Establishing a local pharma manufacturing industry would end Botswana’s reliance on costly imports but the country currently lacks the technical capabilities needed for drug production.
Frost & Sullivan (F&S) believes the government is attempting to rectify this situation by launching PPP initiatives. These will utilise the expertise of overseas generic manufacturers, mainly from Asia-Pacific, to ease the reliance on imports in the medium- to long-term.
Ishe Zingoni, research analyst at F&S, added that Indian and Thai generic manufacturers are at the forefront of the trend to partner to enter the Botswanan market.
Companies taking these actions will gain access to a growth market. F&S valued the generic market in 2008 at $73.7m (€53.9m) and expects it to grow to $168.8m by 2015. Similarly, the branded market is expected to grow from $62.8m in 2008 to $116.1m by 2015.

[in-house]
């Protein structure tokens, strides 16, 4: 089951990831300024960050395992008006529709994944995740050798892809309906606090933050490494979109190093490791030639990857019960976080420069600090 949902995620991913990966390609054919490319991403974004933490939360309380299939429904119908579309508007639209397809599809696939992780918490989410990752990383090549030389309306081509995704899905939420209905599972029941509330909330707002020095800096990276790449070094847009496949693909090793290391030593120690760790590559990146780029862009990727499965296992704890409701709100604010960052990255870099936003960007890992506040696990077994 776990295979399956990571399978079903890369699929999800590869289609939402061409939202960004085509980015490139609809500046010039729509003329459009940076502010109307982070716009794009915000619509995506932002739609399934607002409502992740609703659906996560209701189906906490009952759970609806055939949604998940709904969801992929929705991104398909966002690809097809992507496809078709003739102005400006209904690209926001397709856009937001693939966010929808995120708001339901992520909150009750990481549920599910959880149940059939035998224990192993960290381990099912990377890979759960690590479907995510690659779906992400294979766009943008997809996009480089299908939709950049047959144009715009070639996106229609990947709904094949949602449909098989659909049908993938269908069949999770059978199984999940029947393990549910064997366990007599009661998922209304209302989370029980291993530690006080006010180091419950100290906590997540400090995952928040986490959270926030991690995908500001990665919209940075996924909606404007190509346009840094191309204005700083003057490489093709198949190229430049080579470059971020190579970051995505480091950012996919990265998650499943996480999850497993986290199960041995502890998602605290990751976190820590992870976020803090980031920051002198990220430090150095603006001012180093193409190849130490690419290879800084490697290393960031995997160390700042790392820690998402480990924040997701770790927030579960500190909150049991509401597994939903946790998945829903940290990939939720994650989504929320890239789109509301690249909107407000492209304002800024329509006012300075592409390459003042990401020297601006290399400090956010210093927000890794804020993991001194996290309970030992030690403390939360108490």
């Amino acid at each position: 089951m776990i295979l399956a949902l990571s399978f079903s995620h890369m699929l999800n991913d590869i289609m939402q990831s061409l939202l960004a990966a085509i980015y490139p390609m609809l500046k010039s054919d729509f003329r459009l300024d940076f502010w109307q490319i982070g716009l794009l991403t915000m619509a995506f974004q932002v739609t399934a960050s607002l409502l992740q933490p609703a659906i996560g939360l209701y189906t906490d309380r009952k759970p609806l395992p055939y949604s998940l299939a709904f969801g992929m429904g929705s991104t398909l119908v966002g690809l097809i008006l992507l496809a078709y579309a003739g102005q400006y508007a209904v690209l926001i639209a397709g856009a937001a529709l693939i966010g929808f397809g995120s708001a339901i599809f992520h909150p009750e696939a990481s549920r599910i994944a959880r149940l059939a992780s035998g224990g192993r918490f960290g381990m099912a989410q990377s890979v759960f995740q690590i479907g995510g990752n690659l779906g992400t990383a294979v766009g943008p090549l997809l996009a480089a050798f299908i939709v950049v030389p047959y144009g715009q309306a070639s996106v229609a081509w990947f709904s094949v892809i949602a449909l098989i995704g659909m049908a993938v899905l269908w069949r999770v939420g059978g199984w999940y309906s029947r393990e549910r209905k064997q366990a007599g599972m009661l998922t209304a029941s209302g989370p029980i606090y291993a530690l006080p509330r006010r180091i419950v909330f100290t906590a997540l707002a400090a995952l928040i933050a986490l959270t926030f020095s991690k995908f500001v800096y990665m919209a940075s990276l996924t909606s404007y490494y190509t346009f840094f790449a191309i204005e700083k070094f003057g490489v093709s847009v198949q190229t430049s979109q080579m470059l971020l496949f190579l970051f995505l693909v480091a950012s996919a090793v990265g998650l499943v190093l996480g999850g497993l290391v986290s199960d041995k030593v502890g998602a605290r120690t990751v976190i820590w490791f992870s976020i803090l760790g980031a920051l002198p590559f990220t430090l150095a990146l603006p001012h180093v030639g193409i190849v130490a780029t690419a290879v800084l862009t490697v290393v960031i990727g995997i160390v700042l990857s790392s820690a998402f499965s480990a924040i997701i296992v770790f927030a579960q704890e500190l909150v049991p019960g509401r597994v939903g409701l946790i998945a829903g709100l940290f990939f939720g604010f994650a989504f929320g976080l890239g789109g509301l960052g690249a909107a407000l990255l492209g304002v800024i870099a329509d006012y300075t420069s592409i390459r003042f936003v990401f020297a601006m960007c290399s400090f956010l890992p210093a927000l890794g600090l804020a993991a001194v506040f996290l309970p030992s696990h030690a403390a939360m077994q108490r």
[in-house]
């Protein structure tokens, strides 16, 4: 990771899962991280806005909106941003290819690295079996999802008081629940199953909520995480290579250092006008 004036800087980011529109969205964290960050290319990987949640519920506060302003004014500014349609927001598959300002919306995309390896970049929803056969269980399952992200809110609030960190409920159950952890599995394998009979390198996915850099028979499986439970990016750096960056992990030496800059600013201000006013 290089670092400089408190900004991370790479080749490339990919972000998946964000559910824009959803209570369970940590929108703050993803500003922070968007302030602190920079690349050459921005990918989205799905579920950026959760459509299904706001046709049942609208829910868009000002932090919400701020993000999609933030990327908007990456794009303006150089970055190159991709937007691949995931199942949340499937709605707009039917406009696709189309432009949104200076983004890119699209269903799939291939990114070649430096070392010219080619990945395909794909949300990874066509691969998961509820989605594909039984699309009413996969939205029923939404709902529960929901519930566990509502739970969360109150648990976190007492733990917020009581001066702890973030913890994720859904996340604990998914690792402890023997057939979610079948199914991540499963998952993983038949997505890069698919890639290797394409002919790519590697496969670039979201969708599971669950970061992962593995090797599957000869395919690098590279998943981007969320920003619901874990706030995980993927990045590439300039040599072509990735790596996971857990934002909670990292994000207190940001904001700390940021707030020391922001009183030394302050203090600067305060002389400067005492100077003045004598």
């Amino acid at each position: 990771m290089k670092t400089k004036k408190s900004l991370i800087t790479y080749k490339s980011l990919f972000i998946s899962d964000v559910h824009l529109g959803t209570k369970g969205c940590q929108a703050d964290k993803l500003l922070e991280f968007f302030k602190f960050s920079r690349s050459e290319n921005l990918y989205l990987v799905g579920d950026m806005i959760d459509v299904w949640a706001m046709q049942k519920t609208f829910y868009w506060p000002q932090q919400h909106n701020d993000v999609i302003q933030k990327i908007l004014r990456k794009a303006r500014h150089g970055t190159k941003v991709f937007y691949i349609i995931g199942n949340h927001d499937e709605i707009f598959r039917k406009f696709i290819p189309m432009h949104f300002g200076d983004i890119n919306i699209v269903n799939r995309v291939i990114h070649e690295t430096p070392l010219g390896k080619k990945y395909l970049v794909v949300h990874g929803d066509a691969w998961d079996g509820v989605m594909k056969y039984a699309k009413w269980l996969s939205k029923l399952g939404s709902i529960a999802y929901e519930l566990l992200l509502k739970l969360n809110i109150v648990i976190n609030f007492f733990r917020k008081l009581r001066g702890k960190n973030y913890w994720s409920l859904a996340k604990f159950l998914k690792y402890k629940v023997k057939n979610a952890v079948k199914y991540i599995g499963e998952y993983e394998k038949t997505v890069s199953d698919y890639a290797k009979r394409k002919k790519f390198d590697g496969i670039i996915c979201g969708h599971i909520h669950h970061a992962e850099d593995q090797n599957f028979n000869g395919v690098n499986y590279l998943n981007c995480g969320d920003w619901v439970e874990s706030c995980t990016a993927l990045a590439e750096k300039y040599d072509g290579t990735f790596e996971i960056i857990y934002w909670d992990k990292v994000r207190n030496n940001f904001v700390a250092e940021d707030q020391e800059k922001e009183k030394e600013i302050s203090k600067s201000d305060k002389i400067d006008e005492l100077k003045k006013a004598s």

Growth of the generic sector is underpinned by drugs coming off patent and the need for donor organisations, which play a significant role in therapeutic distribution in Botswana, to cut costs in the current economic climate.
"Mass treatment programmes which had relied on donated branded drugs are now switching to cheaper generic versions”, explained Zingoni, adding that “local production of generic drugs, once in place, is set to expand coverage of these mass roll-out programmes."
Infectious diseases, such as HIV/AIDS and malaria, are primary targets of these treatment programmes and consequently represent potential market opportunities for generic manufacturers setting up in Botswana.